According to Lisa Bradbury, director, R&D cell therapy, Pall (www.pall.com), genomics methods are most applicable during cell-line optimization and expansion, but less useful during production. Since protein production is the objective, proteomics are the most useful.
“Genomics can tell you where DNA is located in the genome, and if it is being transcribed to RNA, but when you are talking about expressing foreign proteins the rate-limiting step is not RNA production but the ability to process that RNA into protein of interest.”
Through a process proteomics collaboration, Pall combines Ciphergen’s (www.ciphergen.com) SELDI ProteinChip® proteomics-profiling capability with Pall’s Biosepra line of separations products (acquired from Ciphergen in 2004). ProteinChip is a microarray product that interfaces directly with a SELDI mass spectrometer. SELDI mass spectrometry acts as a rapid, straightforward mass detector for proteins ideal for optimizing separation systems, says Pall.
At the time of the Biosepra acquisition, Pall announced plans to establish process proteomics service centers to help customers select and optimize sorbents and membranes for protein purification. It has since opened several centers, operating on a fee-for-service basis, where Pall scientists optimize protein separations on customer feedstock using Pall/Biosepra separations media through a variety of sorbent chemistries.
Services provided at the centers are suitable for expression optimization, purification development, and QA/QC through analysis of impurities. Pall claims that microscale methods and processes are scalable to pilot and manufacturing scale.
Invitrogen (www.invitrogen.com) has begun incorporating omics technologies into its PD-Direct™ bioprocess development services. PD-Direct operates from cell line selection through media development to scale-up for manufacturing. Invitrogen has invested “quite a lot of money and energy” into building PD-Direct into a continuation of the company’s discovery-stage proteomics and genomics customers, says Trent Carrier, Ph.D., director of business development for PD-Direct. “Our goal is to help these clients bridge from discovery through clinical stages and commercialization.”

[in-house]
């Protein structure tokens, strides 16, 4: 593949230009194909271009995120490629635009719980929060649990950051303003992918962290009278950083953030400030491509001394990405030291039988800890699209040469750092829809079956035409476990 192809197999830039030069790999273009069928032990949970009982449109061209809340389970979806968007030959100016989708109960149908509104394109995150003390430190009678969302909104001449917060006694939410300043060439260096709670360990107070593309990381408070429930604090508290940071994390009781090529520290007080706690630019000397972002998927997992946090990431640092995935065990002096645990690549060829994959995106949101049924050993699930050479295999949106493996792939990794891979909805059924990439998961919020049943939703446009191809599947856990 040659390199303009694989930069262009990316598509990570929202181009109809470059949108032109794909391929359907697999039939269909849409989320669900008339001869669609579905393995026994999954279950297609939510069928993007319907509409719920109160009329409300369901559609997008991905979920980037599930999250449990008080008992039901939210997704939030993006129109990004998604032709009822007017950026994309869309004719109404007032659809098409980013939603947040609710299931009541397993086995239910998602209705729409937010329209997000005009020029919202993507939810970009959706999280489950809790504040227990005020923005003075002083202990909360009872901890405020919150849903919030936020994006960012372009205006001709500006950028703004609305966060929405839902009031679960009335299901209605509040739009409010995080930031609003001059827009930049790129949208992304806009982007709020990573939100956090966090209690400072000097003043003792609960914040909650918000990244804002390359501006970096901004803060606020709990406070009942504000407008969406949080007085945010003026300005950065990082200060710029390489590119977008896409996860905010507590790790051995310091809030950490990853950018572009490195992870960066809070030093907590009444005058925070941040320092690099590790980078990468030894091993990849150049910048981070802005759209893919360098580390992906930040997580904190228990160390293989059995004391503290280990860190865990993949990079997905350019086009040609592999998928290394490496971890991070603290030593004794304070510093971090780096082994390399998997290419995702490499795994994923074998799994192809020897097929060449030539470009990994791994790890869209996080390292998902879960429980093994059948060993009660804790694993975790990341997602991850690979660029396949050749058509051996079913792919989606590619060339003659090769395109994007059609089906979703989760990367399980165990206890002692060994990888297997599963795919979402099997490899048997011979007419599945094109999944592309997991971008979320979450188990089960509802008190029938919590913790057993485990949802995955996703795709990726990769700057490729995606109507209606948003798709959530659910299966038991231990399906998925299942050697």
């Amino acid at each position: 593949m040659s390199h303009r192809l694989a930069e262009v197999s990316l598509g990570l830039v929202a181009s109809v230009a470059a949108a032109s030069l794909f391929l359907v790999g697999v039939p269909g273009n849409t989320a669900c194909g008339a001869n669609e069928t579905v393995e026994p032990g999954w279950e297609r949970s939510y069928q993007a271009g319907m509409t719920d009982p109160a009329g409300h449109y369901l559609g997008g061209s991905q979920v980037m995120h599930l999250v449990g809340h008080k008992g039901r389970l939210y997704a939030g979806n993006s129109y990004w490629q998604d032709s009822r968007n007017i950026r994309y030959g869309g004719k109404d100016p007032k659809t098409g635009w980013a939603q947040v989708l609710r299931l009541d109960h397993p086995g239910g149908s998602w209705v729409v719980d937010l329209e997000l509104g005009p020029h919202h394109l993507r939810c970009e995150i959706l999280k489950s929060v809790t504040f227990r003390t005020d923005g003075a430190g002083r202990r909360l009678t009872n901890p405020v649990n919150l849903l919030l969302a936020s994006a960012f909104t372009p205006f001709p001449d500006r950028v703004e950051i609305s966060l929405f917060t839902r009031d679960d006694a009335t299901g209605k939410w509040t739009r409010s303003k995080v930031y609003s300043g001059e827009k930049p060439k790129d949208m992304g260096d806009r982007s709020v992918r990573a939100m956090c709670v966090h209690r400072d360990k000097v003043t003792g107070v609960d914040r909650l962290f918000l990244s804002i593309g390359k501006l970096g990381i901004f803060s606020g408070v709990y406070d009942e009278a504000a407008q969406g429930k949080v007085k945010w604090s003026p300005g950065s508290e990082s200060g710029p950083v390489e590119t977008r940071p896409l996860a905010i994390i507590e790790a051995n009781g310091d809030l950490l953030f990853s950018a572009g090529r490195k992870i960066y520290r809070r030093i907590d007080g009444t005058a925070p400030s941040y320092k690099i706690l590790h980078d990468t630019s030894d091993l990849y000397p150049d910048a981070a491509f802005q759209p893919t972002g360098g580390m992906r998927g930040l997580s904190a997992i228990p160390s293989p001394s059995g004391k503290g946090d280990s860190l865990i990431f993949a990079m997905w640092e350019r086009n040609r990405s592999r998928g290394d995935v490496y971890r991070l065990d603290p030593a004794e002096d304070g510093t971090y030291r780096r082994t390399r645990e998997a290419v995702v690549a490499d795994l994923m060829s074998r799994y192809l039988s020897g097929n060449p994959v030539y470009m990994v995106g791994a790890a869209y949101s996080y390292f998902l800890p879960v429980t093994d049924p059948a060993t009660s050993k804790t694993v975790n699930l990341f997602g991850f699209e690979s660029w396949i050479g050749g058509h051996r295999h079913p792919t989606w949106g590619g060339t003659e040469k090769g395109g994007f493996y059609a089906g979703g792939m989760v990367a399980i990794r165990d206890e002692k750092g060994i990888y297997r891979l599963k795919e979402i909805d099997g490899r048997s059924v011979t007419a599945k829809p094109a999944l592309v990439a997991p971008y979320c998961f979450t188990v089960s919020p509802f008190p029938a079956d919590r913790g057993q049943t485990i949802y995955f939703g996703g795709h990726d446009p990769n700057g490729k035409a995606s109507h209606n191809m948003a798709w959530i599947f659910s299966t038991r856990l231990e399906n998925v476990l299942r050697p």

PD-Direct builds on Invitrogen’s genomics and proteomics toolkits for discovery efforts, plus its Gibco subsidiary’s expertise in cell culture media development. “Connecting the pieces along the development path provides clients with consistent, integrated solutions,” Dr. Carrier says.
Programs like PD-Direct are causing Invitrogen to rethink how genomics and proteomics fit into the overall development scheme, particularly in cell-line development. Most process omics efforts to date, notes Dr. Carrier, have been based on cellular mechanisms. “You plate cells, see which genes are turning on and off, and manipulate or monitor those pathways relevant to cell viability.”
Invitrogen’s approach, which he calls “observation-based,” uses its Revolution™ technology to accelerate cellular genetic evolution into desirable phenotypes—for example high protein titers, faster growth, or longer productive culture life.
Invitrogen is working on a number of contracts using PD-Direct Revolution to improve existing production cell lines for products entering early clinical studies. Revolution is for proteins that are difficult to express, are not secreted, or are inhibitory to cells. “We’ve used Revolution more than a dozen times for these types of proteins, and improved productivity from 5 pg/cell/day to over 20 pg/cell/day,” says Dr. Carrier.
Incorporating omics technologies during development and manufacturing is an ongoing, evolving effort at Invitrogen, Dr. Carrier admits. “To be honest, we’re not exactly where we want to be in terms of having omics tools in place for process development. We’re still working on that synergy with the rest of Invitrogen.”